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Shoshone Tribe of the Wind River Reservation, Wyoming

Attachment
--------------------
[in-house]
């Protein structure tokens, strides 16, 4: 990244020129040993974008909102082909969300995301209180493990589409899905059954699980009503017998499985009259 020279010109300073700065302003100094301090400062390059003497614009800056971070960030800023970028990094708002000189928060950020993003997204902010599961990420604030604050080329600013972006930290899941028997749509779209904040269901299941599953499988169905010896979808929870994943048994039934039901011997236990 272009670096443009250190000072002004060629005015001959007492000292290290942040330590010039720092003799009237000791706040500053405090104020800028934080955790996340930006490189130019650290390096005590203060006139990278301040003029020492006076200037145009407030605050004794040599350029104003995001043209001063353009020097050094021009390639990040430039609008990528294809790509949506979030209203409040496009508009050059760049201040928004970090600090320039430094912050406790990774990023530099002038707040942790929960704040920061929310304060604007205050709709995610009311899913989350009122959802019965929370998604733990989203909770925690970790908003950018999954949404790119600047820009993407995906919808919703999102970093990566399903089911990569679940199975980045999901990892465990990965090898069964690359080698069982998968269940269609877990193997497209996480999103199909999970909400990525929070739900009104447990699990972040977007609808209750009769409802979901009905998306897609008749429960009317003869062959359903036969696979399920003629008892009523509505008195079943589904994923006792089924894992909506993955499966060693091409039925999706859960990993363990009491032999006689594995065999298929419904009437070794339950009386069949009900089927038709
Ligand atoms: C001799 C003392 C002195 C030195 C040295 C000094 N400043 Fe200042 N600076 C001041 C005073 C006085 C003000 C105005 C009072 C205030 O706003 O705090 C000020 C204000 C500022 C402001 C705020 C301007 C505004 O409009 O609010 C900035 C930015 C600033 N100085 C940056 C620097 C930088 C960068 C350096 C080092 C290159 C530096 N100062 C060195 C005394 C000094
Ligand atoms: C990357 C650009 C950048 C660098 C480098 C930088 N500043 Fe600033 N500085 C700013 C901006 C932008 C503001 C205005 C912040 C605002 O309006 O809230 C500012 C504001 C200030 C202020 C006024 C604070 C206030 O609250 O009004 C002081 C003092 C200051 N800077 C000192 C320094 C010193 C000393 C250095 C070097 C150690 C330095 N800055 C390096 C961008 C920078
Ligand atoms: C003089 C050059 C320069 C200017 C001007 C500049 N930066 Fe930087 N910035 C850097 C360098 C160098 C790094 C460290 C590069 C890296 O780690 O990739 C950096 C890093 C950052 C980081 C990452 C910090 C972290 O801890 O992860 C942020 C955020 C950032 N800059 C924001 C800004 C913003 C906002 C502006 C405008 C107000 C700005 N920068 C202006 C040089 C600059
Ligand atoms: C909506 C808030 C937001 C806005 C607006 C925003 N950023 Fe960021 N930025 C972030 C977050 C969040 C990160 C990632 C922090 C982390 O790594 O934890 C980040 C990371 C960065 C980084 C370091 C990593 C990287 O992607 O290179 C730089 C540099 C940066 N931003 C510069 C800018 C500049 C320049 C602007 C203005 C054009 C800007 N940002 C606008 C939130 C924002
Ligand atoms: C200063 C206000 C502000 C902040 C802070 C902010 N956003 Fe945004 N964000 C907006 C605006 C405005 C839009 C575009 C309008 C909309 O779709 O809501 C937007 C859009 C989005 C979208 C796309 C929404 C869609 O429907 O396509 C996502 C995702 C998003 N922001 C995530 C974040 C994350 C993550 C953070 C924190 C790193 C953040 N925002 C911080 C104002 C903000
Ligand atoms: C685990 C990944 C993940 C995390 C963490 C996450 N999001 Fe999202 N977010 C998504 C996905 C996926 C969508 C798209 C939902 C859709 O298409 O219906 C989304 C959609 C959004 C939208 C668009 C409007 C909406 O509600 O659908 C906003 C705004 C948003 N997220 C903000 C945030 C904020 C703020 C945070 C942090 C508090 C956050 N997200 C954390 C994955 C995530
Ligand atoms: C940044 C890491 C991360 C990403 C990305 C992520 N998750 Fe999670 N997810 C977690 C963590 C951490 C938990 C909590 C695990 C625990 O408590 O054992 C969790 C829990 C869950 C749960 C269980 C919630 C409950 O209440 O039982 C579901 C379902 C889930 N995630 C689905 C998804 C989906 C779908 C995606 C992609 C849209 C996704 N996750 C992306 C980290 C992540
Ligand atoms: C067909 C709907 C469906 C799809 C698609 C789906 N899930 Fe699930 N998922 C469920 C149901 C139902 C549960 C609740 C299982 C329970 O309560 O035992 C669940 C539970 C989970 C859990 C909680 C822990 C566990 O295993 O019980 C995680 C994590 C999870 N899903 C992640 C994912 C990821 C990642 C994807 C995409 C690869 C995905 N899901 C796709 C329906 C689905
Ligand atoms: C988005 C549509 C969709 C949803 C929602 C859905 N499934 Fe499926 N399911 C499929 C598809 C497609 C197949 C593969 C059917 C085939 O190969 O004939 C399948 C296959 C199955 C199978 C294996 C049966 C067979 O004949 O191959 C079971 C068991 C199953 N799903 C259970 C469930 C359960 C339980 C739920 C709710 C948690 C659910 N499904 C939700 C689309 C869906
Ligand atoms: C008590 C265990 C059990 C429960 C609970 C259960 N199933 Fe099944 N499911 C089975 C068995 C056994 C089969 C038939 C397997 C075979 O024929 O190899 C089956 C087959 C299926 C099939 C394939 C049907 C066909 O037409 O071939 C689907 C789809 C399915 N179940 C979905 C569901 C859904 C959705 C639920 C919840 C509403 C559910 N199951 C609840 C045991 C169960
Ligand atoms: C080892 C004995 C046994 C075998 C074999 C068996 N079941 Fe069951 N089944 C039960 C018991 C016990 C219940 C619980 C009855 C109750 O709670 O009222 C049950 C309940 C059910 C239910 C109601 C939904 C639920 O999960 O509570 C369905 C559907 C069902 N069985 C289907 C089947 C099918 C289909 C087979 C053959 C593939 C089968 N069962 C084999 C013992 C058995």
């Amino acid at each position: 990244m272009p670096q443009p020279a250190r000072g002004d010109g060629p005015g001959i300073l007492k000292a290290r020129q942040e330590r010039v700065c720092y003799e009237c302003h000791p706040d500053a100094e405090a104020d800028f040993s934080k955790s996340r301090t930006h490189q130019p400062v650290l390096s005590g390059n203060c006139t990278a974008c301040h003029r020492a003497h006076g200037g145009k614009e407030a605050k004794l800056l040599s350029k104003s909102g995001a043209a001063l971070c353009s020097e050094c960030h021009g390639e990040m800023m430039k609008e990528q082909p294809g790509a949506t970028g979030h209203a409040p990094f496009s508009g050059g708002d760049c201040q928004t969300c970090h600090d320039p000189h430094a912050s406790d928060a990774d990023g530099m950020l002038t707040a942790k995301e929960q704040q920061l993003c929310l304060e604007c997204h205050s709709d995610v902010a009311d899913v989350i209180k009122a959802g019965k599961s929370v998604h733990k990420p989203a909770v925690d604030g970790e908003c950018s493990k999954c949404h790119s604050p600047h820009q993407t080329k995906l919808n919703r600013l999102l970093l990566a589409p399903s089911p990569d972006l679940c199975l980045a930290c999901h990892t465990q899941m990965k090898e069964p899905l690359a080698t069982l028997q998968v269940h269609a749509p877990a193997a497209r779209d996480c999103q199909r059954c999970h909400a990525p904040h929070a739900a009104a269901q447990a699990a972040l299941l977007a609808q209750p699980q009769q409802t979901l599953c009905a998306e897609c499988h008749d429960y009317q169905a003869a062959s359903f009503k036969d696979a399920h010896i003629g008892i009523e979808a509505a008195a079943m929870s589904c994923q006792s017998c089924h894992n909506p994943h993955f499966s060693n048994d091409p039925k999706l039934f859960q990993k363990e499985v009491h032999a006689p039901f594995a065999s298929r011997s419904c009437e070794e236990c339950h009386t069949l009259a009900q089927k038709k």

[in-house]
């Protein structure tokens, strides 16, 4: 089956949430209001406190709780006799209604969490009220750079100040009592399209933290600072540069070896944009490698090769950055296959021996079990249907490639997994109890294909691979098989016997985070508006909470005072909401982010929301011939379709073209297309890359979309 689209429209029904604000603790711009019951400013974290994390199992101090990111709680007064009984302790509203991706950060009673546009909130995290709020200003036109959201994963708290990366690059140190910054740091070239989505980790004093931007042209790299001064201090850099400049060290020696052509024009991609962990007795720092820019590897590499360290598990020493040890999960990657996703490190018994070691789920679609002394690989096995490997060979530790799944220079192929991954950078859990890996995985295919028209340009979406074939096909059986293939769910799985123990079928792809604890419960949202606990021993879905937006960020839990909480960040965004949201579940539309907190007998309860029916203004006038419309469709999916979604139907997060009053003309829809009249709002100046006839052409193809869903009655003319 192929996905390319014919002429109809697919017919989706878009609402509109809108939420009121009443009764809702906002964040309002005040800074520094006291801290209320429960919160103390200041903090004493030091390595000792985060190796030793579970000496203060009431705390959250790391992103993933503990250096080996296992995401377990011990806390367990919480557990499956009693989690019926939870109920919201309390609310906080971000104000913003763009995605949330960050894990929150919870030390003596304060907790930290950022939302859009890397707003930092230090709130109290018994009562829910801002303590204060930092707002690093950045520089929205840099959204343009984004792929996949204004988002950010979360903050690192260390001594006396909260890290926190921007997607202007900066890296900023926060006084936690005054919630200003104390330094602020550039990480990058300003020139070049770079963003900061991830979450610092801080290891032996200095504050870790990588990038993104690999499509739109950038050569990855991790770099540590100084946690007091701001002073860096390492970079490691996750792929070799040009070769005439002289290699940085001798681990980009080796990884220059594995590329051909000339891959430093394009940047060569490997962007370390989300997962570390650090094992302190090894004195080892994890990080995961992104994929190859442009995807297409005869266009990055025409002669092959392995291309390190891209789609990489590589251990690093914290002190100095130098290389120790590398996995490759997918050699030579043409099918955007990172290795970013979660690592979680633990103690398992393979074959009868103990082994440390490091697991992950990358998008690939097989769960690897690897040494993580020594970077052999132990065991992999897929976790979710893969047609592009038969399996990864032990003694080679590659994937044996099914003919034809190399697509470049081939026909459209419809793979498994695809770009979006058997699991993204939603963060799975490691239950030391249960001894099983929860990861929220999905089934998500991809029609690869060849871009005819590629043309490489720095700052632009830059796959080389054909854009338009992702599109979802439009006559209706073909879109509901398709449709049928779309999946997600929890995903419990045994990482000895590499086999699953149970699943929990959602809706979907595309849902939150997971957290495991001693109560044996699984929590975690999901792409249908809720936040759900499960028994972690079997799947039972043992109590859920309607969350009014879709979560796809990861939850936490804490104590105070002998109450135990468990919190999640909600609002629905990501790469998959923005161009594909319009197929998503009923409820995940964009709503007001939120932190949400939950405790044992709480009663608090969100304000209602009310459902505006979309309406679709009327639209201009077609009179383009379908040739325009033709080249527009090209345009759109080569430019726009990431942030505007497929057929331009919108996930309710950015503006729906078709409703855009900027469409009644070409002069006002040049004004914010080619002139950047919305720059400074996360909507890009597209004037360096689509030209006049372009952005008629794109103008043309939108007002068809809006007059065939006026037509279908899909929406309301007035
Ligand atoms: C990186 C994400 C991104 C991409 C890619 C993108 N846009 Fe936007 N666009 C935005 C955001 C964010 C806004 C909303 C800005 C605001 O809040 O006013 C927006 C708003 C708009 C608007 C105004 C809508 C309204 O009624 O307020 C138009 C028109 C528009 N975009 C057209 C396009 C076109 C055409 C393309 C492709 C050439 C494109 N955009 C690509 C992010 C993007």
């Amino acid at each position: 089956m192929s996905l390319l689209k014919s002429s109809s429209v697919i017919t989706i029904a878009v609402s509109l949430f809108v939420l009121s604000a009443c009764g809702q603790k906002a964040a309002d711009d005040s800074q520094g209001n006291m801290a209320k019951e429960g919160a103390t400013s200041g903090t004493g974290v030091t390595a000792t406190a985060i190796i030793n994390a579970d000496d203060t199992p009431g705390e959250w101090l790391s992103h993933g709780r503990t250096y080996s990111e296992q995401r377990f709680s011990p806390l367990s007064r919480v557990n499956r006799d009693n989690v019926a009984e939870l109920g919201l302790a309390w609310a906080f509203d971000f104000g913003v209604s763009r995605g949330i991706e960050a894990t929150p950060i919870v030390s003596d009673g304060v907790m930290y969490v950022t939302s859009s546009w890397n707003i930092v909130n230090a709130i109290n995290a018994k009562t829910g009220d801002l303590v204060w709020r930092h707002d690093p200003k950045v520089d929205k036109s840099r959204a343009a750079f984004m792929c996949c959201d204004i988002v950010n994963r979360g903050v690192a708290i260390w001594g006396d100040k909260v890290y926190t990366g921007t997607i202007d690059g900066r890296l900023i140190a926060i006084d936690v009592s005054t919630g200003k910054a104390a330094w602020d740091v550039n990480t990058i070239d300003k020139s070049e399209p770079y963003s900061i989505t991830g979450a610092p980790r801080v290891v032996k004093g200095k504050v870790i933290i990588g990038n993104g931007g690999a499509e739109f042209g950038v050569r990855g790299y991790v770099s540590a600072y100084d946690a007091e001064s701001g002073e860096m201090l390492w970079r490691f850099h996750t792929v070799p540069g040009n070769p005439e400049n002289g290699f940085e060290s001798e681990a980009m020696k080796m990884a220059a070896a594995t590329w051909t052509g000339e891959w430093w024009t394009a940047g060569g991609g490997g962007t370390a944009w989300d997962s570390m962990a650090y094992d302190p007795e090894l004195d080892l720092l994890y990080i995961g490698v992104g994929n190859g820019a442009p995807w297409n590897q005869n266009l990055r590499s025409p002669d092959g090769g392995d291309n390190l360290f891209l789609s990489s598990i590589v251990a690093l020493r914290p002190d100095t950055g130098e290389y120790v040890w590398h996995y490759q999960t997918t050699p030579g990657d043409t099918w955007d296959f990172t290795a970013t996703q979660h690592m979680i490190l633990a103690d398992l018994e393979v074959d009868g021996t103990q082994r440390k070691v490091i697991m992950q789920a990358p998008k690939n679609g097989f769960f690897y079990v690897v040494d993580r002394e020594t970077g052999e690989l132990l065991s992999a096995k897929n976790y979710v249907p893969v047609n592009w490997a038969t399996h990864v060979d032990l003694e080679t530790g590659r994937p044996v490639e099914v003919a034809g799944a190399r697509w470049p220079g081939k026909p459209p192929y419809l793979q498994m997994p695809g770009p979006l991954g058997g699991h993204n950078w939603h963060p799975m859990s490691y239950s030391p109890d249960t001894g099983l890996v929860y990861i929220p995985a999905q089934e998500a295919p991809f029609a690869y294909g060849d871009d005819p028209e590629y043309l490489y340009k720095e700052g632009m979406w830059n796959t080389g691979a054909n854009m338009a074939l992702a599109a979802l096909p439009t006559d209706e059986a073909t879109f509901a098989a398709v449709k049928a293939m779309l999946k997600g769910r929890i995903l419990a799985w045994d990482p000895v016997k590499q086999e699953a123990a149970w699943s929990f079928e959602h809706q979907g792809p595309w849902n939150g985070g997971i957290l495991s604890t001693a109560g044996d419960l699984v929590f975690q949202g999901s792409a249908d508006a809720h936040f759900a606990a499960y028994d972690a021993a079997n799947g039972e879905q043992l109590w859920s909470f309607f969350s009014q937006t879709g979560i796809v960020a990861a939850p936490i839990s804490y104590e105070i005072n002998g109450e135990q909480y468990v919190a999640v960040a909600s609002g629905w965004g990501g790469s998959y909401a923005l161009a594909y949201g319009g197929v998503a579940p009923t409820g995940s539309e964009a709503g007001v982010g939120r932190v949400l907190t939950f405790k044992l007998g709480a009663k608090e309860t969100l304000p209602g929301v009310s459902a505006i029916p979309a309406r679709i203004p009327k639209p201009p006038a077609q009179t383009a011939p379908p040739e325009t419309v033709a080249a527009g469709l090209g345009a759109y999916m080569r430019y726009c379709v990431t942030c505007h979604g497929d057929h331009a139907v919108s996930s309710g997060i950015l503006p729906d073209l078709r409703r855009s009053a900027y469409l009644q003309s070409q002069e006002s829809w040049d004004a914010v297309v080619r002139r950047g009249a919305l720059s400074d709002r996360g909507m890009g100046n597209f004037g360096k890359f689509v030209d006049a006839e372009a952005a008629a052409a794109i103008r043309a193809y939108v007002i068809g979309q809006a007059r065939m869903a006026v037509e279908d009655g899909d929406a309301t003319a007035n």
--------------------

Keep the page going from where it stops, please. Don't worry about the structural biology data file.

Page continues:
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A new bronze image, a public television documentary and a scholarship program are planned to honor famed Shoshone chief Washakie. The bronze will be unveiled at a University of Wyoming symposium this fall. Sculptor Dave McGary, of Ruidoso, N.M., who created the Washakie statues on display in the Wyoming and United States capitols and at Fort Washakie, will create the new image. James Trosper, the chief's great-great grandson, said it will depict the chief astride a horse after a victorious battle at Crowheart Butte against Chief Big Robber of the Crow Nation. About $200,000 left from the first statuary drive will go to an endowment at the university. Trosper said the plan is to raise another $300,000. Officials at Wyoming Public Television are in initial stages of producing an hour-long documentary about Washakie. The Legislature provided $80,000 to cover production costs. Broadcast rights fees and sales of a videotape will help fund the scholarship endowment. Washakie rallied disparate bands of Shoshone warriors in the mid-1800s to make peace with the immigrants and press for a sanctuary. July 3, 1868, he signed the Fort Bridger Treaty establishing a 3-million-acre reservation in his beloved Wind River Valley which the Eastern Shoshone now share with the Northern Arapaho.